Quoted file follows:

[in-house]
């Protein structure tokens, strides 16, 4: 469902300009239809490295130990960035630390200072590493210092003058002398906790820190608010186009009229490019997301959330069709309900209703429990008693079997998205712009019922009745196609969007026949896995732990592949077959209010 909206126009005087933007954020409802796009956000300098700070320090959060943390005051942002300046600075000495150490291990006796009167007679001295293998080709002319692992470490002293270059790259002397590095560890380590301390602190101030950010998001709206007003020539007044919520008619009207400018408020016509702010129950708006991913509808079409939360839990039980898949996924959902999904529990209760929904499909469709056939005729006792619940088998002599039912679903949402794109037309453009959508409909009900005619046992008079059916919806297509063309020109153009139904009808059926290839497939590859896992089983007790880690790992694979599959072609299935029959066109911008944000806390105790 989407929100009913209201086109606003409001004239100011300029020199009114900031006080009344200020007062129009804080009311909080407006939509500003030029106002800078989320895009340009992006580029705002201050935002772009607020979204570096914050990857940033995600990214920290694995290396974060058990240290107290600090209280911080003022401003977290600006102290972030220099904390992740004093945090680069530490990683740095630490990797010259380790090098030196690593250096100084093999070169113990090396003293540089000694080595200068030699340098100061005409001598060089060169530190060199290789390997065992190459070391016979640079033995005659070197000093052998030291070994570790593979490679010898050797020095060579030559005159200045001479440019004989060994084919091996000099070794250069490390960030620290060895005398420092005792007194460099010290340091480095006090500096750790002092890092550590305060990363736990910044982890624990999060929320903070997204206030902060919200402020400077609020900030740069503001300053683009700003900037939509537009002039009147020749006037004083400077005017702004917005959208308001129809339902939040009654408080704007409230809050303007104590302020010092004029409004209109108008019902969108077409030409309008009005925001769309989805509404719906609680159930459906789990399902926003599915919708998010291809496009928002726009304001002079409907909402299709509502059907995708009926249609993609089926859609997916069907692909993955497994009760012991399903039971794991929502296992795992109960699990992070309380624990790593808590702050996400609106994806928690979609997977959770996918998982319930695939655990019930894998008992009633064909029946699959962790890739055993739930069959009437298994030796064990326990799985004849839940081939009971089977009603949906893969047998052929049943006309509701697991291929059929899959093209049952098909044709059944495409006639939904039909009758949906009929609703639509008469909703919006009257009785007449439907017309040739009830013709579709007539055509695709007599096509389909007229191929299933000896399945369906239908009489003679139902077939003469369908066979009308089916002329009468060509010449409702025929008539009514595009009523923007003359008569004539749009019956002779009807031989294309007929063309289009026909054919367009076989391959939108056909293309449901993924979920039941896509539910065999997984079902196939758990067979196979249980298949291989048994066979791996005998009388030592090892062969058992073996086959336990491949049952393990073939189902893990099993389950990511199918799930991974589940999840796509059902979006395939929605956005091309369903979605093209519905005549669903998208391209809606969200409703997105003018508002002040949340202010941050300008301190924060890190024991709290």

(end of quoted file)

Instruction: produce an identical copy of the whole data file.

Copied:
[in-house]
């Protein structure tokens, strides 16, 4: 469902300009239809490295130990960035630390200072590493210092003058002398906790820190608010186009009229490019997301959330069709309900209703429990008693079997998205712009019922009745196609969007026949896995732990592949077959209010 909206126009005087933007954020409802796009956000300098700070320090959060943390005051942002300046600075000495150490291990006796009167007679001295293998080709002319692992470490002293270059790259002397590095560890380590301390602190101030950010998001709206007003020539007044919520008619009207400018408020016509702010129950708006991913509808079409939360839990039980898949996924959902999904529990209760929904499909469709056939005729006792619940088998002599039912679903949402794109037309453009959508409909009900005619046992008079059916919806297509063309020109153009139904009808059926290839497939590859896992089983007790880690790992694979599959072609299935029959066109911008944000806390105790 989407929100009913209201086109606003409001004239100011300029020199009114900031006080009344200020007062129009804080009311909080407006939509500003030029106002800078989320895009340009992006580029705002201050935002772009607020979204570096914050990857940033995600990214920290694995290396974060058990240290107290600090209280911080003022401003977290600006102290972030220099904390992740004093945090680069530490990683740095630490990797010259380790090098030196690593250096100084093999070169113990090396003293540089000694080595200068030699340098100061005409001598060089060169530190060199290789390997065992190459070391016979640079033995005659070197000093052998030291070994570790593979490679010898050797020095060579030559005159200045001479440019004989060994084919091996000099070794250069490390960030620290060895005398420092005792007194460099010290340091480095006090500096750790002092890092550590305060990363736990910044982890624990999060929320903070997204206030902060919200402020400077609020900030740069503001300053683009700003900037939509537009002039009147020749006037004083400077005017702004917005959208308001129809339902939040009654408080704007409230809050303007104590302020010092004029409004209109108008019902969108077409030409309008009005925001769309989805509404719906609680159930459906789990399902926003599915919708998010291809496009928002726009304001002079409907909402299709509502059907995708009926249609993609089926859609997916069907692909993955497994009760012991399903039971794991929502296992795992109960699990992070309380624990790593808590702050996400609106994806928690979609997977959770996918998982319930695939655990019930894998008992009633064909029946699959962790890739055993739930069959009437298994030796064990326990799985004849839940081939009971089977009603949906893969047998052929049943006309509701697991291929059929899959093209049952098909044709059944495409006639939904039909009758949906009929609703639509008469909703919006009257009785007449439907017309040739009830013709579709007539055509695709007599096509389909007229191929299933000896399945369906239908009489003679139902077939003469369908066979009308089916002329009468060509010449409702025929008539009514595009009523923007003359008569004539749009019956002779009807031989294309007929063309289009026909054919367009076989391959939108056909293309449901993924979920039941896509539910065999997984079902196939758990067979196979249980298949291989048994066979791996005998009388030592090892062969058992073996086959336990491949049952393990073939189902893990099993389950990511199918799930991974589940999840796509059902979006395939929605956005091309369903979605093209519905005549669903998208391209809606969200409703997105003018508002002040949340202010941050300008301190924060890190024991709290």